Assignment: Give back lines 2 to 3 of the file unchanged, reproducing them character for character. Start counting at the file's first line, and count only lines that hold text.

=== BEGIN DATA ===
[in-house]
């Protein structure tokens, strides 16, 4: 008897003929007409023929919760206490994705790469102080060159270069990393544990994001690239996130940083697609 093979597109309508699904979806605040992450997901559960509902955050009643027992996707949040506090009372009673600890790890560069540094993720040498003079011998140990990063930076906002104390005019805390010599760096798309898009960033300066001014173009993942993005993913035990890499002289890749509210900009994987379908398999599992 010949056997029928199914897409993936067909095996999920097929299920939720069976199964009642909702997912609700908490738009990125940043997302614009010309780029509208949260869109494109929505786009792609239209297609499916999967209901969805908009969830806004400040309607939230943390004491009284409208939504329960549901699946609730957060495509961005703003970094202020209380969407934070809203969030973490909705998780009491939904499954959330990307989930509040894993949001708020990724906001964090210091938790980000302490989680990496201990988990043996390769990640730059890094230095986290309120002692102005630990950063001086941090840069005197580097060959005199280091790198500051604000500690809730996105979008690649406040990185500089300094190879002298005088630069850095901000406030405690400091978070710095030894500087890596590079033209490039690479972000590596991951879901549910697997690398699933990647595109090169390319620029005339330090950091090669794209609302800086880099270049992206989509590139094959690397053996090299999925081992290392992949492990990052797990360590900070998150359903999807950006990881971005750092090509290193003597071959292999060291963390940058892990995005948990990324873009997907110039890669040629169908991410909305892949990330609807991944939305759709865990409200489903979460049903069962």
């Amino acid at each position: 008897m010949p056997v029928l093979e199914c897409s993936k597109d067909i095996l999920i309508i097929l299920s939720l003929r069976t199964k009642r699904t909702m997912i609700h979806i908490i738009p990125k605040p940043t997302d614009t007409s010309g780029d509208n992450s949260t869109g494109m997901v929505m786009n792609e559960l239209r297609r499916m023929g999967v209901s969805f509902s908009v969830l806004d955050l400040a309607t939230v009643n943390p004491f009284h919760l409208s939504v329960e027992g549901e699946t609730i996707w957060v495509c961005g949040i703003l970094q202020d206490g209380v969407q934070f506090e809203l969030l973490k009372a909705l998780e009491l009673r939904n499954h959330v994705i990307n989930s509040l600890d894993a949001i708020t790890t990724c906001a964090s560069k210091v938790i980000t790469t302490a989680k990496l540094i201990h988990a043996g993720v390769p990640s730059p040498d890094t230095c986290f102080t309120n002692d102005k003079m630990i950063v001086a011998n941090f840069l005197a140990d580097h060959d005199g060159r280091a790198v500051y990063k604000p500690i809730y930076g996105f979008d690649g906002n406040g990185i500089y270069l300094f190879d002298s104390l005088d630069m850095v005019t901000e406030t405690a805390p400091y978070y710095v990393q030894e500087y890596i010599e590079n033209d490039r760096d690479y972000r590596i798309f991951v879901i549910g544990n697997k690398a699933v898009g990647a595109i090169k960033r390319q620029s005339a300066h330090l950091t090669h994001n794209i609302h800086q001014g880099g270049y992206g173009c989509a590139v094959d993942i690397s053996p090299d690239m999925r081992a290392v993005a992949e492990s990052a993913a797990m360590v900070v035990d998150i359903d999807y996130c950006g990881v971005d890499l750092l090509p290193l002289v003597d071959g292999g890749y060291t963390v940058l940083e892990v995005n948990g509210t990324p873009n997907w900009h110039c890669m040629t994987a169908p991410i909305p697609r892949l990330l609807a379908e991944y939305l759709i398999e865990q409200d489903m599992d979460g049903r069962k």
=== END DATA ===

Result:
């Protein structure tokens, strides 16, 4: 008897003929007409023929919760206490994705790469102080060159270069990393544990994001690239996130940083697609 093979597109309508699904979806605040992450997901559960509902955050009643027992996707949040506090009372009673600890790890560069540094993720040498003079011998140990990063930076906002104390005019805390010599760096798309898009960033300066001014173009993942993005993913035990890499002289890749509210900009994987379908398999599992 010949056997029928199914897409993936067909095996999920097929299920939720069976199964009642909702997912609700908490738009990125940043997302614009010309780029509208949260869109494109929505786009792609239209297609499916999967209901969805908009969830806004400040309607939230943390004491009284409208939504329960549901699946609730957060495509961005703003970094202020209380969407934070809203969030973490909705998780009491939904499954959330990307989930509040894993949001708020990724906001964090210091938790980000302490989680990496201990988990043996390769990640730059890094230095986290309120002692102005630990950063001086941090840069005197580097060959005199280091790198500051604000500690809730996105979008690649406040990185500089300094190879002298005088630069850095901000406030405690400091978070710095030894500087890596590079033209490039690479972000590596991951879901549910697997690398699933990647595109090169390319620029005339330090950091090669794209609302800086880099270049992206989509590139094959690397053996090299999925081992290392992949492990990052797990360590900070998150359903999807950006990881971005750092090509290193003597071959292999060291963390940058892990995005948990990324873009997907110039890669040629169908991410909305892949990330609807991944939305759709865990409200489903979460049903069962």
């Amino acid at each position: 008897m010949p056997v029928l093979e199914c897409s993936k597109d067909i095996l999920i309508i097929l299920s939720l003929r069976t199964k009642r699904t909702m997912i609700h979806i908490i738009p990125k605040p940043t997302d614009t007409s010309g780029d509208n992450s949260t869109g494109m997901v929505m786009n792609e559960l239209r297609r499916m023929g999967v209901s969805f509902s908009v969830l806004d955050l400040a309607t939230v009643n943390p004491f009284h919760l409208s939504v329960e027992g549901e699946t609730i996707w957060v495509c961005g949040i703003l970094q202020d206490g209380v969407q934070f506090e809203l969030l973490k009372a909705l998780e009491l009673r939904n499954h959330v994705i990307n989930s509040l600890d894993a949001i708020t790890t990724c906001a964090s560069k210091v938790i980000t790469t302490a989680k990496l540094i201990h988990a043996g993720v390769p990640s730059p040498d890094t230095c986290f102080t309120n002692d102005k003079m630990i950063v001086a011998n941090f840069l005197a140990d580097h060959d005199g060159r280091a790198v500051y990063k604000p500690i809730y930076g996105f979008d690649g906002n406040g990185i500089y270069l300094f190879d002298s104390l005088d630069m850095v005019t901000e406030t405690a805390p400091y978070y710095v990393q030894e500087y890596i010599e590079n033209d490039r760096d690479y972000r590596i798309f991951v879901i549910g544990n697997k690398a699933v898009g990647a595109i090169k960033r390319q620029s005339a300066h330090l950091t090669h994001n794209i609302h800086q001014g880099g270049y992206g173009c989509a590139v094959d993942i690397s053996p090299d690239m999925r081992a290392v993005a992949e492990s990052a993913a797990m360590v900070v035990d998150i359903d999807y996130c950006g990881v971005d890499l750092l090509p290193l002289v003597d071959g292999g890749y060291t963390v940058l940083e892990v995005n948990g509210t990324p873009n997907w900009h110039c890669m040629t994987a169908p991410i909305p697609r892949l990330l609807a379908e991944y939305l759709i398999e865990q409200d489903m599992d979460g049903r069962k």